A great variety of technological applications are now found for the many compounds of the elements of chalcogens [28, 29, 30, 31, 32, 33, 34]. This textbook emphasizes on this shift from not only fundamental chalcogen chemistry but also on the new shift to new chalcogen materials synthesis, characterization, and testing. These trends also include fundamental research works in other fields like those in coordination chemistry focusing on a large variety of ligands [20, 23]. This subfield explores ligands containing chalcogen atoms potentially suitable for the preparation of new precursors for metal-chalcogenide vapor deposition [7]. Two examples of these macromolecules with biological activity are metallo-enzymes containing multi-metallic centers as active sites for a number of catalytic reactions and chalcogen-containing mixed macrocycles with signaling functional groups as sensors for heavy metal-ion recognition [16].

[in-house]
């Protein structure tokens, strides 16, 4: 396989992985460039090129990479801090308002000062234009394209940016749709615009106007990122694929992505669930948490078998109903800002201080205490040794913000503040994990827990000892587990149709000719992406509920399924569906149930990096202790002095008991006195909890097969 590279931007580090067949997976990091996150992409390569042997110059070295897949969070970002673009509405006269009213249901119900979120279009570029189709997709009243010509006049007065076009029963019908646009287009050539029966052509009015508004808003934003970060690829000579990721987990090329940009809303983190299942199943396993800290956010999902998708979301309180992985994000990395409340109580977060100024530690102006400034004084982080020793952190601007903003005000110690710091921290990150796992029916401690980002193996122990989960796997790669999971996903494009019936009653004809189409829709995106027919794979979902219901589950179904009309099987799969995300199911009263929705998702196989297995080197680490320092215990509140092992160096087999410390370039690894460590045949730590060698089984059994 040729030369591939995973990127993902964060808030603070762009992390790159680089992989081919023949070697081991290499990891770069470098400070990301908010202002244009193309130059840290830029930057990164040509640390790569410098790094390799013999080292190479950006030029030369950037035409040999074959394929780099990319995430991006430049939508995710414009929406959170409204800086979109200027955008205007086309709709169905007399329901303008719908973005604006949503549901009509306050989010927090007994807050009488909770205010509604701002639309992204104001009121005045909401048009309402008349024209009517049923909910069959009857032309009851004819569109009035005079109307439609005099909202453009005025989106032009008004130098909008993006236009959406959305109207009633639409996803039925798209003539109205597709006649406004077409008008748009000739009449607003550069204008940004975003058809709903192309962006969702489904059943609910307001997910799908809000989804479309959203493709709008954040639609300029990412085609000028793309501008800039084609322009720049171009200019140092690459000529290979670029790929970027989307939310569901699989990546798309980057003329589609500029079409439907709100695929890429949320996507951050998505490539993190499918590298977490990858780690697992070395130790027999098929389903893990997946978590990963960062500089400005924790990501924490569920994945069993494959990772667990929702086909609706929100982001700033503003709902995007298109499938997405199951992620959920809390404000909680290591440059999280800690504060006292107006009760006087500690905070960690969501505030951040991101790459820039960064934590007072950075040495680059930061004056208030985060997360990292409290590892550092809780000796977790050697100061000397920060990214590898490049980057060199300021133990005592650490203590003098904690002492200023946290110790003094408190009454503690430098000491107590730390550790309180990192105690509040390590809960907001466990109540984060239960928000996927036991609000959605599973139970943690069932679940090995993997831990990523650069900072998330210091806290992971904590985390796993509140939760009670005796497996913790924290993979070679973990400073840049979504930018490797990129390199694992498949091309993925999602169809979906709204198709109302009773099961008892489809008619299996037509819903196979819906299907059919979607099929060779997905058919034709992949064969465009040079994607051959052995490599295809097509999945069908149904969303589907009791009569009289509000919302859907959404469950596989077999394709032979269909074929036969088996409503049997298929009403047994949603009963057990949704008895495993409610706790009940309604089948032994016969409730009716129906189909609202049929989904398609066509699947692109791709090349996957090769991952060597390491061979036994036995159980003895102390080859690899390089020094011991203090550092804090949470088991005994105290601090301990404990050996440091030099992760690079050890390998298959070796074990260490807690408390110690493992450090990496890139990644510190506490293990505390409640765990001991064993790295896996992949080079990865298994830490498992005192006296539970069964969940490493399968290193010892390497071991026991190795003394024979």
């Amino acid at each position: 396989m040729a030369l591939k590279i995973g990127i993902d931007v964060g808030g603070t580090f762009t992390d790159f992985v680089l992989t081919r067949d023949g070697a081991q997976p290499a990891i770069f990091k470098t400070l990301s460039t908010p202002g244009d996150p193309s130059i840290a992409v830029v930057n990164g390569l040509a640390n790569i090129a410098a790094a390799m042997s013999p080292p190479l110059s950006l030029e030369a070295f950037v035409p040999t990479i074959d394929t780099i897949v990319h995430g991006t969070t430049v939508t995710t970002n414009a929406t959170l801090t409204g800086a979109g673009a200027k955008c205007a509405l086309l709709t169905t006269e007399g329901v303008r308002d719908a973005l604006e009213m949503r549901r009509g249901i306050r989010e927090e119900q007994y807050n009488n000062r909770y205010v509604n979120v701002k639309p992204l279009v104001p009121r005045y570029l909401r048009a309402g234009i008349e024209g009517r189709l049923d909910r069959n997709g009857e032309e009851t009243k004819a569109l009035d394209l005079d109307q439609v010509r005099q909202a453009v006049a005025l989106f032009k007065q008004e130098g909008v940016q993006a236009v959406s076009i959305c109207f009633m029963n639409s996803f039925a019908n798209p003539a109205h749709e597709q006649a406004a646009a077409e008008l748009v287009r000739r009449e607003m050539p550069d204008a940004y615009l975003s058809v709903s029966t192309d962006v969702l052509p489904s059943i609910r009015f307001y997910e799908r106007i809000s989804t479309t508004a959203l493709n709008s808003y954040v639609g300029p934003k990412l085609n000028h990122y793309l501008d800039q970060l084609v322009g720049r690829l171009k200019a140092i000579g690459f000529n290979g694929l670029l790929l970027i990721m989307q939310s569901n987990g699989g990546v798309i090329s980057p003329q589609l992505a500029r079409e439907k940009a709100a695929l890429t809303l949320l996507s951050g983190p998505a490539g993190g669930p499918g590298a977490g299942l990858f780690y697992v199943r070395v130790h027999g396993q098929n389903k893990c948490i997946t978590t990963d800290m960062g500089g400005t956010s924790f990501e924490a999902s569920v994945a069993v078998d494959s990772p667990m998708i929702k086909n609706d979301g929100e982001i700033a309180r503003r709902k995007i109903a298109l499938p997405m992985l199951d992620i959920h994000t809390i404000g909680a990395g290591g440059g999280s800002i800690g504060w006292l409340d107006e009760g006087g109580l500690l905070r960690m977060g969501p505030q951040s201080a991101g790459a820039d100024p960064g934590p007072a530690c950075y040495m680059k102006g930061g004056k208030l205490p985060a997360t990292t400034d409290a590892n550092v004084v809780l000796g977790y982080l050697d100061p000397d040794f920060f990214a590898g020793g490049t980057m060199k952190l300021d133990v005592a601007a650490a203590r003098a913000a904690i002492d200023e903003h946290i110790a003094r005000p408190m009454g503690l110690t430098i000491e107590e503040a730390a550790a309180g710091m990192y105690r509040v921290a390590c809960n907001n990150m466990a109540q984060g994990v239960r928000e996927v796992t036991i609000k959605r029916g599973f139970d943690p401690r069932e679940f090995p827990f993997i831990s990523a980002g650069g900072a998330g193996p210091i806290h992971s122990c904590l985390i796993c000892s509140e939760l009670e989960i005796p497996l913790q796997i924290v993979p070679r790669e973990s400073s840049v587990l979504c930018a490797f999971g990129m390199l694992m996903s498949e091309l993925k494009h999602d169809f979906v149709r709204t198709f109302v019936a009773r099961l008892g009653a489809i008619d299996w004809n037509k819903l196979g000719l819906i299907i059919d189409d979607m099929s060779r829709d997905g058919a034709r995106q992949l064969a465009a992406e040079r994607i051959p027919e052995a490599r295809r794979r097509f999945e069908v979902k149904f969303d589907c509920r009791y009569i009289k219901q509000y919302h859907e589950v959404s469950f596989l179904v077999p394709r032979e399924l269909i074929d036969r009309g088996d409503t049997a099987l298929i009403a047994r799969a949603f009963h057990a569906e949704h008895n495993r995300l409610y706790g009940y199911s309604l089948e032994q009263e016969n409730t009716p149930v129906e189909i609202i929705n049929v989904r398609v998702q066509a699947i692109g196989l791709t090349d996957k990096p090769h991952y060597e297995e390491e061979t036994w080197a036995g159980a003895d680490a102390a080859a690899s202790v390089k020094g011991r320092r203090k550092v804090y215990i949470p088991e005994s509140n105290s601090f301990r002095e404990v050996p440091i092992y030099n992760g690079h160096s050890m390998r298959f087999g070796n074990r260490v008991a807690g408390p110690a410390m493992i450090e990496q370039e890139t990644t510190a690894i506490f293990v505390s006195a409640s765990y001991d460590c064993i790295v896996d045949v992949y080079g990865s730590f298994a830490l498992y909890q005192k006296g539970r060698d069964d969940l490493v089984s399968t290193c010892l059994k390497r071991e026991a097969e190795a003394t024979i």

The literature [35, 36, 37] provides a variety of chalcogen compounds and materials or chalcogenides, though not exhaustive. In naming a few, it is worthwhile mentioning the class of charge-transfer salts of chalcogen-rich molecules such as tetrathiafulvalene (TTF), 1,2-dichalcogenolenes, or the variegated area of metal chalcogenides, which are all of topical interest [38]. The details of many other interesting compounds are provided in the other chapters of this book. In the field of materials and their potential applications and as an illustration, published research results and discussion span from n-dimensional molecular conductors to magnets, to bistable switchable materials, and to non-linear optical (NLO) materials [39].